In a case having wide-ranging ramifications, a three-judge panel of the Fourth District Court of Appeal held that a minor child is bound by an arbitration clause contained in a pre-incident Waiver and Release when the minor fraudulently signs the document. In Off the Wall & Gameroom, LLC v Gabbai, the Appellate court reversed an Order denying the facility’s motion to compel arbitration. Read the Opinion here.
The case stemmed from an injury claim filed in the 17th Judicial Circuit. The facility moved to compel arbitration based upon a mandatory arbitration clause in the ore-incident release. The plaintiff opposed the motion. During arbitration discovery, the facility learned that the thirteen-year-old child and two friends formed the intent to fraudulently submit the release and waiver at an on-site kiosk purportedly signed by his parent or legal guardian to gain access to the facility. The child completed an online Waiver and Release by entering his real name and date of birth for the child-participant, but entered a fictitious name of the “Signing Party,” representing that the signing party was the parent or legal guardian. After the child completed the release and waiver, the kiosk generated a receipt used to verify that the Waiver and Release is in the facility’s database. Using the receipt, the child purchased a wristband from the cashier and gained access to the facility. The child was injured while using the trampolines, and his father later sued the facility on his behalf.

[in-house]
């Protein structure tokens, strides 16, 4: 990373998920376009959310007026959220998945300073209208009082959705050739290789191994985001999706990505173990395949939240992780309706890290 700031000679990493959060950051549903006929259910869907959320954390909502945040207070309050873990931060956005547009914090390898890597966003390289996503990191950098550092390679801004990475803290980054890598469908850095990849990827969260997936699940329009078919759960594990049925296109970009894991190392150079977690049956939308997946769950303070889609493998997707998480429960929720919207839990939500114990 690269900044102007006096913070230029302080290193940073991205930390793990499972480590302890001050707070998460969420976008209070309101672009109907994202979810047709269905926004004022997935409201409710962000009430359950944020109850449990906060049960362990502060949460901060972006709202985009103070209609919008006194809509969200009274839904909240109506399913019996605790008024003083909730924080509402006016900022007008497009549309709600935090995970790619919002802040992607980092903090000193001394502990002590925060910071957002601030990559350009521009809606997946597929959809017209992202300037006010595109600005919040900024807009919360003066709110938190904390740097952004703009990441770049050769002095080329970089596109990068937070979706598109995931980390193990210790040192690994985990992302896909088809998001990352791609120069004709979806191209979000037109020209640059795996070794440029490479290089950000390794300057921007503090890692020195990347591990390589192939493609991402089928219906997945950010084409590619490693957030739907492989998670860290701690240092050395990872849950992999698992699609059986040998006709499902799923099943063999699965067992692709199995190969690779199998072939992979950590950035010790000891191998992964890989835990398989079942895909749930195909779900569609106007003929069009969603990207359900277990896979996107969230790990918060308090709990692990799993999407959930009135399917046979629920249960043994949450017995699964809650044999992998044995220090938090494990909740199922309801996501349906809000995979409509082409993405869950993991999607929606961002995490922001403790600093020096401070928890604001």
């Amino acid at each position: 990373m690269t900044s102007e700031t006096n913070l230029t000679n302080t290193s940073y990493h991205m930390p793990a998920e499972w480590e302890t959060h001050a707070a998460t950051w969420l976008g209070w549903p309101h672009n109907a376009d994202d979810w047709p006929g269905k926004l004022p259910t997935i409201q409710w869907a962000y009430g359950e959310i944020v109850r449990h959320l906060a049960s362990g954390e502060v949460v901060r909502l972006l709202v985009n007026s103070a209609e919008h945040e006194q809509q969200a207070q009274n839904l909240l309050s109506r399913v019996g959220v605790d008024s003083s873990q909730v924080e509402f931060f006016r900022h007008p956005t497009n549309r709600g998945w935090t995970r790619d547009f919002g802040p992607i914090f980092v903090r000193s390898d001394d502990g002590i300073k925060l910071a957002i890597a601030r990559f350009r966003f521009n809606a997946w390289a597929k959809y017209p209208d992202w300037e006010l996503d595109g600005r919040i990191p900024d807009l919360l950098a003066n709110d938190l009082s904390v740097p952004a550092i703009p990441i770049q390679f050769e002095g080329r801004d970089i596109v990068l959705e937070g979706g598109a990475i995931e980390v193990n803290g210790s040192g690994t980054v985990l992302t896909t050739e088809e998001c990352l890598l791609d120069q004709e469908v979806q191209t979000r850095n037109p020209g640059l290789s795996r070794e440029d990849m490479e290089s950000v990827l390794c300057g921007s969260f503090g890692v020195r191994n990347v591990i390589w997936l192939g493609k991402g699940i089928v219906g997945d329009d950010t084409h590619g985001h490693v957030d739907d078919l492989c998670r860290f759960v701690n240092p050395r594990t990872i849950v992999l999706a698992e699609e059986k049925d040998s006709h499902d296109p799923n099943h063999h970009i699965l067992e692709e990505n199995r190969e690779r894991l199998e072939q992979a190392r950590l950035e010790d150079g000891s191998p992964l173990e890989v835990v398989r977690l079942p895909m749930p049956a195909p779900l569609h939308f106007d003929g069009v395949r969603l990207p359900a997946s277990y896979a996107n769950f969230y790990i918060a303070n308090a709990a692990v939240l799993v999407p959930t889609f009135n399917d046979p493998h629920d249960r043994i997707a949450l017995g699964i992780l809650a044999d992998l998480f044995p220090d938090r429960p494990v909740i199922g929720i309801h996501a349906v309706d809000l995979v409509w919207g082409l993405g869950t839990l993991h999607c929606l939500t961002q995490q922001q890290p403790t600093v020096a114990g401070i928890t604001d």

The trial court denied the motion to compel arbitration finding (1) the facility’s reliance on the representations in the child’s release and waiver was not reasonable; (2) the facility did nothing to investigate or verify the information which the child provided; (3) the facility did not substantially change its position in reliance on the child’s representations; and (4) the entire release and waiver, including the arbitration provision, was unconscionable, void, and unenforceable.
The appellate court reversed the trial court’s order denying arbitration. In its lengthy opinion, the Fourth District Court of Appeal concluded that, while contracts entered into by minors are voidable, a minor may be estopped from avoiding a contract if he or she induced the other party to enter into the contract by fraud. The court held that “Infants are no more entitled than adults to gain benefits to themselves by fraud,” and that the minor was “estopped from taking advantage of his own wrong” in a court of equity because “the shield of infancy should not be turned into a sword with which to injure those dealing with them in good faith.”
At the same time, the court further held that the facility had no duty to investigate whether the parent or legal guardian signed the Waiver and Release stating Florida law imposes no duty to investigate fraudulent representations made by others. The court held that reliance on a fraudulent misrepresentation is a complete defense even though its falsity could have been ascertained had the recipient made an investigation, unless he knows the representation to be false or its falsity is obvious to him.
There are wide-ranging ramifications of this decision. Businesses who utilize Pre-incident Waivers and online contracts will be impacted by this decision. Businesses should still consult with legal counsel to ensure that their procedures are sufficient to protect their legal rights adequately.